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Links

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Sources

Where may I find the Sources quoted?

You may find the Sources quoted:

Sources

  1. Cervical Cancer Screening: When To Get Screened for Cervical Cancer – Age 21-29 Years. Reviewed: 13 October 2022. National Cancer Institute https://www.cancer.gov/types/cervical/pap-hpv-testing-fact-sheet#q4 Accessed: 17 November 2022
  2. Who Should Get A Cervical Screening Test? Should You Have A Cervical Screening Test? Page Last Updated: 25 November 2020. National Cervical Screening Program https://www.health.gov.au/initiatives-and-programs/national-cervical-screening-program/getting-a-cervical-screening-test/who-should-get-a-cervical-screening-test Accessed: 17 November 2022
  3. About Cervical Screening: Cervical Screening FAQs – Should LGBT+ People With A Cervix Go for Cervical Screening. Date Last Updated: 31 May 2022. Jo’s Cervical Cancer Trust https://www.jostrust.org.uk/information/cervical-screening/what-is-cervical-screening Accessed: 17 November 2022
  4. Cervical Cancer: Prevention – Do You Still Need To Have Cervical Screening Tests If You Have Had the Vaccine? Last updated: 10 February 2022 | Last reviewed: 16 July 2021. Jean Hailes for Women’s Health https://www.jeanhailes.org.au/health-a-z/vulva-vagina-ovaries-uterus/cervical-cancer Accessed: 17 November 2022
  5. The American Cancer Society Guidelines for the Prevention and Early Detection of Cervical Cancer. Last Revised: 22 April 2021. American Cancer Society https://www.cancer.org/cancer/cervical-cancer/detection-diagnosis-staging/cervical-cancer-screening-guidelines.html Accessed: 17 November 2022
  6. Burnett, T. Pap Smear: Still Needed After Hysterectomy? 22 October 2020. https://www.mayoclinic.org/tests-procedures/pap-smear/expert-answers/pap-smear/faq-20058344 Accessed: 17 November 2022
  7. Who Should Get A Cervical Screening Test? Should You Have A Cervical Screening Test? Page Last Updated: 25 November 2020. National Cervical Screening Program https://www.health.gov.au/initiatives-and-programs/national-cervical-screening-program/getting-a-cervical-screening-test/who-should-get-a-cervical-screening-test Accessed: 17 November 2022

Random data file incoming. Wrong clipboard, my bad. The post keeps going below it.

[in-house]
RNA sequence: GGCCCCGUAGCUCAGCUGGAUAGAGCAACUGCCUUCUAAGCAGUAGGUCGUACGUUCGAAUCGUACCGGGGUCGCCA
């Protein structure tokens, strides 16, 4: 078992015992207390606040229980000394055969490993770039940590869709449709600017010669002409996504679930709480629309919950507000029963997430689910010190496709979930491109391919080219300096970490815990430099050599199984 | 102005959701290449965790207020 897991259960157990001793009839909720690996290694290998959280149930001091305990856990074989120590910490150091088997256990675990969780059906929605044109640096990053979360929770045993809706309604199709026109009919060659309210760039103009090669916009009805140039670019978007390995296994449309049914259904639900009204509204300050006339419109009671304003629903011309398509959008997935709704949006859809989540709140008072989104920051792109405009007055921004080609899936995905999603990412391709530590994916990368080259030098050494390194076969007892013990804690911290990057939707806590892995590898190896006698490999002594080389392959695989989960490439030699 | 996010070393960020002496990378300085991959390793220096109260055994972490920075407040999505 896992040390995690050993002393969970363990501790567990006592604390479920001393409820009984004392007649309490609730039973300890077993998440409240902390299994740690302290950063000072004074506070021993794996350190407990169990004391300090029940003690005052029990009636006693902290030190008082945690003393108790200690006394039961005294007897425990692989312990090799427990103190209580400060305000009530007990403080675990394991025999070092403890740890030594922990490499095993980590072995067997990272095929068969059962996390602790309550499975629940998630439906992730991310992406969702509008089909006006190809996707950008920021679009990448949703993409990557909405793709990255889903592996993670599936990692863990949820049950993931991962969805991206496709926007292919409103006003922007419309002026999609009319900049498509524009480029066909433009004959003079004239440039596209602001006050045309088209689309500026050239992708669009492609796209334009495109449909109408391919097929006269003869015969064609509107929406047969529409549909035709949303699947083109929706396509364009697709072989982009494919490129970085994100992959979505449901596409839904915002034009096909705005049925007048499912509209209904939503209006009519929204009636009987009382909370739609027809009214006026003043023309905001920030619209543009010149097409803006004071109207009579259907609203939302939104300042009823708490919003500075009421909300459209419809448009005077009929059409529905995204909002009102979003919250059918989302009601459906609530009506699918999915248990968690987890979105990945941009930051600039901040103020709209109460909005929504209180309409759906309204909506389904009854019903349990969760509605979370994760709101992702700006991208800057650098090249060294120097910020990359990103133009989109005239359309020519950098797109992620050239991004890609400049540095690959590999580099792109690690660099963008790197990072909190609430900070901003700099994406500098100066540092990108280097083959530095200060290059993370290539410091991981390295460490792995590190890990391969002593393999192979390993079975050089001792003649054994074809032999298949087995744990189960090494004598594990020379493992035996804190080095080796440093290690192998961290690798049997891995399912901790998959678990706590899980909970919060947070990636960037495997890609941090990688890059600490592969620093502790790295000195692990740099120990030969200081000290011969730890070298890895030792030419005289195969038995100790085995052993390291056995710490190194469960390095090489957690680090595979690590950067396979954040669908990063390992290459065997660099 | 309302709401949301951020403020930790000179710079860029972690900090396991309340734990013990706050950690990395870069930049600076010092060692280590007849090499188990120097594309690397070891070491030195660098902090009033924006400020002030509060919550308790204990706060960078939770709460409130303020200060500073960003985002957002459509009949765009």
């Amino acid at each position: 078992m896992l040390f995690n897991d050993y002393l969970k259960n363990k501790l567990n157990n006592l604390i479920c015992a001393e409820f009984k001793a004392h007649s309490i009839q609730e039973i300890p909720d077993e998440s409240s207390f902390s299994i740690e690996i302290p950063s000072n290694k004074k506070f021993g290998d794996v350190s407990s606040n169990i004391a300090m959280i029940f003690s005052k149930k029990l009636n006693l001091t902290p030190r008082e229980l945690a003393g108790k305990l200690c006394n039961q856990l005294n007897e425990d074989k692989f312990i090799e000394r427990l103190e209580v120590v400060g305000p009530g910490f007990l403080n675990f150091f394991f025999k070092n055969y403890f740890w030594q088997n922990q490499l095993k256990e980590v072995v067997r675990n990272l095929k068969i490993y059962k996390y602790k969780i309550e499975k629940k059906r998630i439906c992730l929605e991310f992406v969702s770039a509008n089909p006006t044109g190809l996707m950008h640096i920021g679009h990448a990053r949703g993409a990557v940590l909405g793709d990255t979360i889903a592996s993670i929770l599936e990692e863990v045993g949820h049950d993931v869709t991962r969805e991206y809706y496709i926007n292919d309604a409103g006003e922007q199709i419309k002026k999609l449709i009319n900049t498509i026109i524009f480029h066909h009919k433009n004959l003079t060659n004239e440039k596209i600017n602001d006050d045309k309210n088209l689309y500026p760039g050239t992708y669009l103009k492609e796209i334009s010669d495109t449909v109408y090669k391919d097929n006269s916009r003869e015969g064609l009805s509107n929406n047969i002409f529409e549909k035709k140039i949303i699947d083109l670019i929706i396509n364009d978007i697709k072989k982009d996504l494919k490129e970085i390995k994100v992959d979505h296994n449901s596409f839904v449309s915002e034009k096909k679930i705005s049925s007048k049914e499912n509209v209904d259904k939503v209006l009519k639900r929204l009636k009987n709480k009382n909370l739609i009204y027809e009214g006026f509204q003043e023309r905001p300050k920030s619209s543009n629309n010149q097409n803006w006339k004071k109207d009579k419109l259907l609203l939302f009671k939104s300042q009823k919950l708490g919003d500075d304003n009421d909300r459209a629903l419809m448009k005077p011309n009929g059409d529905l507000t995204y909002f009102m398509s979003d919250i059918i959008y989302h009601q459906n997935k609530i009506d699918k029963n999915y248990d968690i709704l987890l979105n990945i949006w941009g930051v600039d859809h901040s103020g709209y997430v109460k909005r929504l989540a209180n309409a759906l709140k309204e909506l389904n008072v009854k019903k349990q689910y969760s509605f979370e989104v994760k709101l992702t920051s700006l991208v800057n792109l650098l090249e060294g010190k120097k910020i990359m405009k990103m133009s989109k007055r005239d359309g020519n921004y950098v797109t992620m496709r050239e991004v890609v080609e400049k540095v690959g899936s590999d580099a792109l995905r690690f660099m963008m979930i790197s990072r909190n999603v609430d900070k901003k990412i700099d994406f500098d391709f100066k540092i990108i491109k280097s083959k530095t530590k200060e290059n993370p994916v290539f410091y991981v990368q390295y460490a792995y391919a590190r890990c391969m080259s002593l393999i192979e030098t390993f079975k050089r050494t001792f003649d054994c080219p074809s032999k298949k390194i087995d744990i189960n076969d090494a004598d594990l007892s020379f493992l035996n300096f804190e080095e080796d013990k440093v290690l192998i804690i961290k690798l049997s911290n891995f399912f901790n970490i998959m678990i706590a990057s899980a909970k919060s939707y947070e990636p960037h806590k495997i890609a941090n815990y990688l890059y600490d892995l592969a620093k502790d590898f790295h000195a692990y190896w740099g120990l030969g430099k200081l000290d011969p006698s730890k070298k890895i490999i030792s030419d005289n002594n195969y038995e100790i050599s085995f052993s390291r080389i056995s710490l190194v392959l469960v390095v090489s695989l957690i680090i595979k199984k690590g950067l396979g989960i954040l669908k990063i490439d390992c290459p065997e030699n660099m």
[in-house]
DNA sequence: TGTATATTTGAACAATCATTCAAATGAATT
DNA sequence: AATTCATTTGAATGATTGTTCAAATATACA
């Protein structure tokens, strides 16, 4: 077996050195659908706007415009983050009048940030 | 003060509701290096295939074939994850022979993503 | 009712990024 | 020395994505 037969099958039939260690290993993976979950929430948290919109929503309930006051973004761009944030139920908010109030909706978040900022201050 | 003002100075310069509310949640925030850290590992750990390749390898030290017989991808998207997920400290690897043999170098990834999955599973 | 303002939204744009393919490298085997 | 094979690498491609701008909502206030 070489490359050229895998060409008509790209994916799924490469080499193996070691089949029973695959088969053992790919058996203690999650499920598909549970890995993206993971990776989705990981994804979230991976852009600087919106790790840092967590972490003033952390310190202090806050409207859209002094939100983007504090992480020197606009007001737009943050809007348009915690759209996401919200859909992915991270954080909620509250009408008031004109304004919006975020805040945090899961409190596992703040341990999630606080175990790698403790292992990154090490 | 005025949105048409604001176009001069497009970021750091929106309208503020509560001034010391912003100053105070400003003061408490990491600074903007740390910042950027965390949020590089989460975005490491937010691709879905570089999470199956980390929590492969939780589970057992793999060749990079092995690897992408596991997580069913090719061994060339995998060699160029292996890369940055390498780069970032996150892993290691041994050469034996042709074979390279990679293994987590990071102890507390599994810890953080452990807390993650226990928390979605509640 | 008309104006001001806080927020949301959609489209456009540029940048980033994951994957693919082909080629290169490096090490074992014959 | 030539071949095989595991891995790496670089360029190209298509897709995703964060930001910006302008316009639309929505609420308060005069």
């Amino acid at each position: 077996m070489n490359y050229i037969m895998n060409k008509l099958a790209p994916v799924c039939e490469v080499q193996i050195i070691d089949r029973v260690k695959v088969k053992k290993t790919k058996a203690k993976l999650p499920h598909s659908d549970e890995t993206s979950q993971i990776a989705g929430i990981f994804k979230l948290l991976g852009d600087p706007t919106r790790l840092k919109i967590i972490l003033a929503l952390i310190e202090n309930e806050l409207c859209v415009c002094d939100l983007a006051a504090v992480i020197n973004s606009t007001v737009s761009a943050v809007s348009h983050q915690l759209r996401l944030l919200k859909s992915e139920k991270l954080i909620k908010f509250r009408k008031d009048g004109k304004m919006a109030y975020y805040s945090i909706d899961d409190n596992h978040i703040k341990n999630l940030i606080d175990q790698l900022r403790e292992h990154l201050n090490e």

8. Hysterectomy: I’ve Had A Hysterectomy. Do I Still Need To Have Pap Tests? Page Last Updated: 22 February 2021.  Womenshealth.gov https://www.womenshealth.gov/a-z-topics/hysterectomy?from=AtoZ Accessed: 17 November 2022
  9. Burnett, T. Pap Smear: Still Needed After Hysterectomy? 22 October 2020. https://www.mayoclinic.org/tests-procedures/pap-smear/expert-answers/pap-smear/faq-20058344 Accessed: 17 November 2022
  10. Cervical Cancer: What Increases Your Risk of Cervical Cancer? Last updated: 10 February 2022 | Last reviewed: 16 July 2021. Jean Hailes for Women’s Health https://www.jeanhailes.org.au/health-a-z/vulva-vagina-ovaries-uterus/cervical-cancer Accessed: 17 November 2022
  11. The American Cancer Society Guidelines for the Prevention and Early Detection of Cervical Cancer: Considerations for Other Patient Populations. Last Revised: 22 April 2021. American Cancer Society https://www.cancer.org/cancer/cervical-cancer/detection-diagnosis-staging/cervical-cancer-screening-guidelines.html Accessed: 17 November 2022
  12. The HPV Test. Last Revised: 30 July 2020. American Cancer Society https://www.cancer.org/cancer/cervical-cancer/detection-diagnosis-staging/screening-tests/hpv-test.html Accessed: 17 November 2022
  13. Cervical Screening: When Do I Start Screening? Cancer Council https://www.cancer.org.au/cervicalscreening/i-am-over-25/what-do-i-need-to-know-about-the-test/when-do-i-start-screening Accessed: 17 November 2022
  14. Burnett, T. Pap Smear: Still Needed After Hysterectomy? 22 October 2020. https://www.mayoclinic.org/tests-procedures/pap-smear/expert-answers/pap-smear/faq-20058344 Accessed: 17 November 2022
Topic Last Updated: 17 November 2022 – Topic Last Reviewed: 17 November 2022